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Delhi Jal Board introduces 'Interceptor Sewer'

It's a concept for untreated sewage along the three major drains in the Capital at a cost of Rs 3150 cr, reports Satya Prakash.

india Updated: Nov 21, 2006 23:41 IST

The Delhi Jal Board has proposed a new concept of Interceptor Sewer along the three major drains in the capital at an estimated cost of Rs 3150 crore to check untreated sewage water from flowing into the Yamuna.

Interceptor Sewers would be laid along the Nazafgarh, Supplementary and Shahdara drains over a length of about 115 km in a period of five to seven years, the Delhi Government said in a status report filed in the Supreme Court on the clean up Yamuna plan.

According to the plan, “all the sewage from the un-served areas as well as overflows from the existing systems flowing in the drains will be trapped in the interceptor sewers which will be taken to the existing Sewage Treatment Plants (STPs).”

Presentation regarding the proposed ‘Interceptor Sewer’ has already been given before Delhi Chief Minister Sheila Dikshit, Planning Commission and the Apex Committee constituted by the Supreme Court, the report said.

The apex court is yet to consider the proposal. The court, which had taken suo motu cognizance of a Hindustan Times report in 1994 on the dirt flowing into the Yamuna, was hearing the matter as a PIL since then.

DJB planned to augment the capacity of the existing pilot plants on Delhi Gate and Dr Sen Nursing Home drains to the desired level while the rest 13 drains will be trapped in Ring Road and Bela Road Trunk Sewers which were to be rehabilitated, the DJB said.

Advantages of the solution

Treated effluents from STPs will not need to be treated at mouth of the three major drains, hence the capacity of STPs required will be far less. Further, since the drains would be trapped in Interceptor Sewers, it will take care of all unanswered areas as well as overflows from the existing system and facilitate maintenance and upkeep of major drains, the report said.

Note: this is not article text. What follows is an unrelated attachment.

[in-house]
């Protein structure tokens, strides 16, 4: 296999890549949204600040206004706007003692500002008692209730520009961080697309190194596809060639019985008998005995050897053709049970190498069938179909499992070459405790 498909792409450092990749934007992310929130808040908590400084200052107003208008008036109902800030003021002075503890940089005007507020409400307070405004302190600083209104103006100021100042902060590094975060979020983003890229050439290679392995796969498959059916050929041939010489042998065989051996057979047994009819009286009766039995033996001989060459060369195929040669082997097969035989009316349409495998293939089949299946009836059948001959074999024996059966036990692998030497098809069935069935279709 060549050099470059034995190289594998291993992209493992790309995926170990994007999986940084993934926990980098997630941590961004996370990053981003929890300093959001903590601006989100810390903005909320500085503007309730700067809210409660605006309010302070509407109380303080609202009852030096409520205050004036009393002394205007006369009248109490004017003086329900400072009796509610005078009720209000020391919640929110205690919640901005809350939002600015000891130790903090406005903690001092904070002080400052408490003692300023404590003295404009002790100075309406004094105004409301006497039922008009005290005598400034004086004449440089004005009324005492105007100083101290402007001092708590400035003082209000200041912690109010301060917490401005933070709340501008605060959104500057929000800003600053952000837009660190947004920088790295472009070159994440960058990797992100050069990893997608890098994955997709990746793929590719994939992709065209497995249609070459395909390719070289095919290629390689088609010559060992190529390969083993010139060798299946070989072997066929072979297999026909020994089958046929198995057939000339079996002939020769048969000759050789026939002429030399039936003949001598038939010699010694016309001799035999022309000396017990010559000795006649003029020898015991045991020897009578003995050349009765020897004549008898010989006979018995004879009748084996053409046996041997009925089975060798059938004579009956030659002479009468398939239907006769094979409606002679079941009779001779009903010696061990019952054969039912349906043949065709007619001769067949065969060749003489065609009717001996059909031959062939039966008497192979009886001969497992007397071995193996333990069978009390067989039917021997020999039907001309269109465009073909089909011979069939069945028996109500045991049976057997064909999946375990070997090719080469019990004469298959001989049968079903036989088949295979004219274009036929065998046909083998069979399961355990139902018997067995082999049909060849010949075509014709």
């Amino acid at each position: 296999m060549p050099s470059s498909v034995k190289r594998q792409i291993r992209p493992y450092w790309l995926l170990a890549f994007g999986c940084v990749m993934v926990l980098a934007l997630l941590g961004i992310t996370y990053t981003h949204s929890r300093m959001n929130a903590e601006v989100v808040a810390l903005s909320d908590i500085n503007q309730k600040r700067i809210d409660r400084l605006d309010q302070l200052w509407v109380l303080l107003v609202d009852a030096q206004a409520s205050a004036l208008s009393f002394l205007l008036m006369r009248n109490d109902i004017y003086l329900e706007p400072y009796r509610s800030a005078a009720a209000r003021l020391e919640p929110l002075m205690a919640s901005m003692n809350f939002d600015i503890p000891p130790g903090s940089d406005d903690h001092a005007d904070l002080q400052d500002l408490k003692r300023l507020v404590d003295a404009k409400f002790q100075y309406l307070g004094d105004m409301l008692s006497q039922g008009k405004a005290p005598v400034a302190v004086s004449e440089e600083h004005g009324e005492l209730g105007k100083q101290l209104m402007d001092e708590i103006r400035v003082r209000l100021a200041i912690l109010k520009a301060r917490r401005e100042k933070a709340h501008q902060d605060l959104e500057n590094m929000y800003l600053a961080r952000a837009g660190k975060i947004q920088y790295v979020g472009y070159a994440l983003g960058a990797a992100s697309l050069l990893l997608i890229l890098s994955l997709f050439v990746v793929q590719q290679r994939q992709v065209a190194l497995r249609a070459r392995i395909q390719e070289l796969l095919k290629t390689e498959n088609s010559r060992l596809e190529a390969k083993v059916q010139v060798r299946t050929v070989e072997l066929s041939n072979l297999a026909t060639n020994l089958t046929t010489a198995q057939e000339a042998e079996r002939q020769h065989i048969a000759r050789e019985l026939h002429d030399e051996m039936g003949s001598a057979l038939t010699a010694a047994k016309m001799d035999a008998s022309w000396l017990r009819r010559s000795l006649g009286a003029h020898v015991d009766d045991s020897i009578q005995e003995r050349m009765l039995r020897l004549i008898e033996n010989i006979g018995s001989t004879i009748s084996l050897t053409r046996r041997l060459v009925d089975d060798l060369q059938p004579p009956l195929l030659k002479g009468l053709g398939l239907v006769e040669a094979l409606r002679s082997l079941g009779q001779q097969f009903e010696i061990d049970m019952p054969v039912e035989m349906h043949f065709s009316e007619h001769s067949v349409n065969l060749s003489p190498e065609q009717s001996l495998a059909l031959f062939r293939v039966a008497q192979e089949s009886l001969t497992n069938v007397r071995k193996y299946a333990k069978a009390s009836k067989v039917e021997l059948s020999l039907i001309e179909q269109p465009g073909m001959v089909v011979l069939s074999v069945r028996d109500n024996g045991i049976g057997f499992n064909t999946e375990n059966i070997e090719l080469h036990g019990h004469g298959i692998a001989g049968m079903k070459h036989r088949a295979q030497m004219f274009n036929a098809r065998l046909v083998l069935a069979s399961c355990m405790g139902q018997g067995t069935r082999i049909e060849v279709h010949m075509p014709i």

The quality of river water will be independent of sewage from unanswered areas and both drains and the Yamuna will benefit from it.

However, the report said that the feasibility survey, detailed survey, detailed project report, estimation and tendering, execution of the project and finally commissioning would take five to seven years.

Meanwhile, the Apex Committee on Yamuna Pollution Clean Up appointed by the court the Centre and the Delhi Government would have spent about Rs 100 crore a km on the Yamun’s 22 km journey theough the capital but it has not resulted in cleaning up of the river.

According to the monitoring done by the Central Pollution Control Board, “there is no Dissolved Oxygen (DO) in the river for most of the year, making it unfit for either human consumption or aquatic life.”

It said the 17 STPs built over the years were not being utilized. Large parts of Delhi remained un-served by sewerage networks.

The city draws clean water from the river at Wazirabad for its use but returns only waste, the Apex Committee said.

Treated effluent from the STPs were discharged into the open drains that lead to the Yamuna and these drains in their journey collect the untreated waste of large parts of the city’s inhabitants.

By mixing treated effluents with untreated sewage, the pollution control efforts were negated, the Committee said.

Meanwhile, the court fixed December five to consider the DJB proposal on the Interceptor Sewer and the Apex Committee Report.

The court had last week expressed serious concern over the rising level of pollution in the Yamuna in the capital and asked the authorities to take appropriate steps on a priority basis to check it.

Delhi Government has already informed the court that it planned to augment the capacity of three existing STPs to check untreated sewage water from flowing into the river.

The capacitiy of Kondli, Okhla and Yamuna Vihar STPs would be increased by 45, 30 and 25 MGD respectively. This would take the total sewage treatment capacity of DJB’s STPs to 612.40 MGD by 2009, it said.

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First Published: Nov 21, 2006 23:41 IST